Industry too close to home?

Between Interstate 26 and the Ashley River, there’s a swath of land around Baker Hospital Boulevard that’s suffered from a long history of industrial pollution, where the vacant properties are only fit for industrial use, according to developers.

On that same swath of land around Baker Hospital Boulevard, on properties right next to the vacant ones, 108 families live in apartments with river views, near a nursing home with 160 patients, not far from a mental heath facility with live-in clients.

The fact that these conditions co-exist in the same place has raised pressing questions about pollution and redevelopment at the southern tip of North Charleston.

“I don’t understand how our area is OK to live on, but that land is not OK for regular businesses,” said Lana Wilder, manager of Osprey Place apartments, at a recent North Charleston meeting.

A development group wants the vacant land adjacent to the apartment complex reclassified for “heavy industrial” use, whereas current zoning and city land use plans call for retail-type businesses and homes.

“It’s my understanding that the property is remediated to an industrial level, with restrictions on it,” said Robert Clement, representing the landowner Ashley II of Charleston LLC. “Exxon remediated it to a level, and it does not pose a health threat going forward, but it can only be used for industrial purposes.”

Using the land only for industrial businesses would reduce the scope of any additional environmental cleanup work that might be needed from developers, but representatives of the apartments, the nursing home, and the mental health facility don’t want industrial neighbors and are concerned about the environmental problems.

“I operate a 160-bed nursing home,” said LeeAnne Newton, administrator of Riverside Health & Rehabilitation. “We want good neighbors, and we want it to remain as residential as possible.”

She said the “heavy industrial” zoning requested by the buyer, Ashley River Developer I, LLC, “sounds scary, loud and obnoxious.”

Wilder said she wouldn’t like to see heavy industry on land adjacent to the apartment complex playground.

“I hope we’re not changing the zoning to meet the buyer, instead of having the buyer meet the zoning,” she said.

Ashley River Developer I, LLC, is a partnership between MeadWestvaco, Branch Properties, and Pope and Land. The group is seeking heavy industrial zoning for the land south of Baker Hospital Boulevard.

Another LLC with MeadWestvaco’s address, Ashley River Investors, is seeking light industrial zoning for the vacant land north of Baker Hospital Boulevard, along Speissegger Drive.

All of the land was once part of an ambitious plan known as Ashley River Center, which called for cleaning up the pollution and building homes, offices, shops and hotels. Clement’s company, along with Cherokee Investment Partners, a North Carolina private equity firm involved in brownfield redevelopment, were leading that plan until it faded away during the housing market meltdown and the firms parted company.

In addition to the nursing home, apartment complex, and mental health facility, the new plan to use the vacant property for heavy industry is opposed by the Lowcountry Alliance for Model Communities.

“We are asking that this request is denied,” said Omar Muhammad, speaking for LAMC at the City Council hearing.

While the industrial pollution is well documented now, Baker Hospital (later Roper North) was built on the property in 1981, and the Charleston Metro Chamber of Commerce used the building for its offices until 2010, when the building was demolished.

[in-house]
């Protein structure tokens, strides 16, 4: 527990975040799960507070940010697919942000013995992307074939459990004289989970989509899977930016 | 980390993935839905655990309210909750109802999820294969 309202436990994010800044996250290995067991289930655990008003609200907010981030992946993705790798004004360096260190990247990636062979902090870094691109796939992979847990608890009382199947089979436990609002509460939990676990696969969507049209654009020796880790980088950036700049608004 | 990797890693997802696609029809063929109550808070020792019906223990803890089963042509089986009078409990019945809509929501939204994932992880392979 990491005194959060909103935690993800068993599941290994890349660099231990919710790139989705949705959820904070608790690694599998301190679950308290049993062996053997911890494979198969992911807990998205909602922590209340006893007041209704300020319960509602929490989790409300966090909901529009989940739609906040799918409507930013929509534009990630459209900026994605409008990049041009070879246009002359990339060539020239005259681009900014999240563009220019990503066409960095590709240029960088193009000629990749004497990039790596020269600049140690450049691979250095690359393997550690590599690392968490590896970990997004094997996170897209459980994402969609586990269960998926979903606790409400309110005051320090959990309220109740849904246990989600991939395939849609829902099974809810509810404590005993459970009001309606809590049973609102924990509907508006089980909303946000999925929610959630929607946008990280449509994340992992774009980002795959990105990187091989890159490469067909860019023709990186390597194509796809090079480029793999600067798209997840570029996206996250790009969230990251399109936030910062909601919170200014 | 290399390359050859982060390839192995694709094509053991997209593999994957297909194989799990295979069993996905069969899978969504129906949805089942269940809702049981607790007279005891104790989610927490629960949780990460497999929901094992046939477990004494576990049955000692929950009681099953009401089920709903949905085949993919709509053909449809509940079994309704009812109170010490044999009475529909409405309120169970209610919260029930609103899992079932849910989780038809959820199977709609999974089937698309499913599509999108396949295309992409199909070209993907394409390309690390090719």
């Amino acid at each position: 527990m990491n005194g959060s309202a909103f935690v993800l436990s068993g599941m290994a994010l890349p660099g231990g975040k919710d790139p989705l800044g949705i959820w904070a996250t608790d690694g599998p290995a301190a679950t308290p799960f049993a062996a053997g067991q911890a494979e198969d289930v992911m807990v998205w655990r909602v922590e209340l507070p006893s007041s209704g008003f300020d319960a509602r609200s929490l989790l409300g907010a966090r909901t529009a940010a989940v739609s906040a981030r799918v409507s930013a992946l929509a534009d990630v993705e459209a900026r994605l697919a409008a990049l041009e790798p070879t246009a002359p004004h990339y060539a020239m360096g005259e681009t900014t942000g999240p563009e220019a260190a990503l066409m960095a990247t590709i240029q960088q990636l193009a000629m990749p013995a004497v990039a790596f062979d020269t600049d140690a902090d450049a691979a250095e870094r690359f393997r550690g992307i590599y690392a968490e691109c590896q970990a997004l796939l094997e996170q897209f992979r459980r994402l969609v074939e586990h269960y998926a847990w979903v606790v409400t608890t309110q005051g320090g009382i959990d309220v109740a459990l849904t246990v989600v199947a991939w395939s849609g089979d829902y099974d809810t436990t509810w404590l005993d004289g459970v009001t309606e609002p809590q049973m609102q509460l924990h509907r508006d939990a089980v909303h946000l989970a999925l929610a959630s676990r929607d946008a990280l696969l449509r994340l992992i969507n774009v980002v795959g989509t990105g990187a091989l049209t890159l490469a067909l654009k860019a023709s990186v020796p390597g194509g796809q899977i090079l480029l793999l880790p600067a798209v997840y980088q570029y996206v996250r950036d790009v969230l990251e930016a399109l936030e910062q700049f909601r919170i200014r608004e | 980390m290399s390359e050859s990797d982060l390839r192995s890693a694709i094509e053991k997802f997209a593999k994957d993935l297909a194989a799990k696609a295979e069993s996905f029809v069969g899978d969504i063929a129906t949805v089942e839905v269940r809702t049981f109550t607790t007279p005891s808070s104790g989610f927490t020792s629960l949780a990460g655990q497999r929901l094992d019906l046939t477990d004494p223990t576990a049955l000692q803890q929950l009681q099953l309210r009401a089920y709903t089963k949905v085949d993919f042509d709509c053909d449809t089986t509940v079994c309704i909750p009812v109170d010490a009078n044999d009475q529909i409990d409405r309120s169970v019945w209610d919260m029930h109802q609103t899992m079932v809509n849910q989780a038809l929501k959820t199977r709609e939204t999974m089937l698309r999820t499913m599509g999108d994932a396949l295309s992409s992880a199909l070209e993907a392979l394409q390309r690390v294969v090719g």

The land is also part of several different environmental clean-up projects overseen during various stages by the U.S. Environmental Protection Agency and the South Carolina Department of Health and Environmental Control. Contaminants included arsenic and lead in the soil, from a former phosphate processing facility, and pollution from a chemical plant site once owned by ExxonMobil Corp., which paid for the cleanup.

Van Keisler, DHEC section manager for the Federal Remediation Program, said a key difference is that portions of the Superfund site known as VCC Wando were cleaned up to meet residential standards. That’s where the apartments and nursing home sit today.

“In the department’s view, it’s clean enough for people to live on in a residential scenario,” Keisler said. “We deem those as safe to live in and play in and so forth.”

The other properties, which are the undeveloped land, include parts of the VCC Wando site and another known as the Swift Agri-Chem site. In addition, there was a former county landfill there, resulting in methane gas, and a vacant industrial business called Sunbelt Rentals that left behind “possible containers/drums of waste antifreeze, used paint, and hydraulic oil, (and) an above-ground oil-water separator” according to a DHEC description.

“That property would come with restrictions on it saying it couldn’t be for residential use,” Keisler said. “The developers are the ones who have come in and asked to clean up to an industrial standard.”

Two agreements are pending with DHEC, just awaiting signatures, to allow the developers to proceed with an industrial-standard cleanup. No objections were received during a public comment period, according to DHEC Brownfields Program Project Manager Angela Gorman.

Those agreements say the developer may lease the land for use as a recycling center. Clement said that’s no longer the plan.

Going forward, the developers plan to give a presentation about the environmental conditions at a North Charleston City Council committee meeting, scheduled at 5 p.m. Thursday at City Hall. The council will be considering the heavy industrial zoning request for the properties south of Baker Hospital Boulevard at that meeting.

Reach David Slade at 937-5552 or Twitter @DSladeNews.